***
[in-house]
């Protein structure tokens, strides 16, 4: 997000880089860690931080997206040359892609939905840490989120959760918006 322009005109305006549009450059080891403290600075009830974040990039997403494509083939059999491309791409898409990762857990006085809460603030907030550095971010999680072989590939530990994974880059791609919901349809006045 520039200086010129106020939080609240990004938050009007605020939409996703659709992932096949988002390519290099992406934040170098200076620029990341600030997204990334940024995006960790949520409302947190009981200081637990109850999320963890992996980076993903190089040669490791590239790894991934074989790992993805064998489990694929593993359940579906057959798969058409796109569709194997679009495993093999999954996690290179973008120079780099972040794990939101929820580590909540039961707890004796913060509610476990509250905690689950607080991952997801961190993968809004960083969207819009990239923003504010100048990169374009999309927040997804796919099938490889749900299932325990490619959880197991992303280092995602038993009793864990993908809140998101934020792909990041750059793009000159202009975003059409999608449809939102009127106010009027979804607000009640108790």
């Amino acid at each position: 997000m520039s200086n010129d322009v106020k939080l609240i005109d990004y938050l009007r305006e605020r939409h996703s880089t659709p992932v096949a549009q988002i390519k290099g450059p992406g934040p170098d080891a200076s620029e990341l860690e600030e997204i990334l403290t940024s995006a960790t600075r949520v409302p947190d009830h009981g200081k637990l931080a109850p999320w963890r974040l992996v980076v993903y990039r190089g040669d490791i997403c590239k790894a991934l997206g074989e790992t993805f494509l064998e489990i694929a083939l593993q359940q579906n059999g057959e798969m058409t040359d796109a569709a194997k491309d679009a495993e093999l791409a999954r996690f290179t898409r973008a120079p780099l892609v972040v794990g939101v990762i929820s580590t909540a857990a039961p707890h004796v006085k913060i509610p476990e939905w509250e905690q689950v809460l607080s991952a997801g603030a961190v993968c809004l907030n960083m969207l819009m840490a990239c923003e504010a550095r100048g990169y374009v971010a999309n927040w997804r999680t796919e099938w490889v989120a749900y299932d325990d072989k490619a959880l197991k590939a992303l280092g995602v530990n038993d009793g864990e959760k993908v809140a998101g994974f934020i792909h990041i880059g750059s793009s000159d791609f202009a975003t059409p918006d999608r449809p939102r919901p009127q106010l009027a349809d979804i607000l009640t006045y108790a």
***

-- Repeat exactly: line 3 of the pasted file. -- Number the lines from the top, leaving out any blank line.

């Amino acid at each position: 997000m520039s200086n010129d322009v106020k939080l609240i005109d990004y938050l009007r305006e605020r939409h996703s880089t659709p992932v096949a549009q988002i390519k290099g450059p992406g934040p170098d080891a200076s620029e990341l860690e600030e997204i990334l403290t940024s995006a960790t600075r949520v409302p947190d009830h009981g200081k637990l931080a109850p999320w963890r974040l992996v980076v993903y990039r190089g040669d490791i997403c590239k790894a991934l997206g074989e790992t993805f494509l064998e489990i694929a083939l593993q359940q579906n059999g057959e798969m058409t040359d796109a569709a194997k491309d679009a495993e093999l791409a999954r996690f290179t898409r973008a120079p780099l892609v972040v794990g939101v990762i929820s580590t909540a857990a039961p707890h004796v006085k913060i509610p476990e939905w509250e905690q689950v809460l607080s991952a997801g603030a961190v993968c809004l907030n960083m969207l819009m840490a990239c923003e504010a550095r100048g990169y374009v971010a999309n927040w997804r999680t796919e099938w490889v989120a749900y299932d325990d072989k490619a959880l197991k590939a992303l280092g995602v530990n038993d009793g864990e959760k993908v809140a998101g994974f934020i792909h990041i880059g750059s793009s000159d791609f202009a975003t059409p918006d999608r449809p939102r919901p009127q106010l009027a349809d979804i607000l009640t006045y108790a």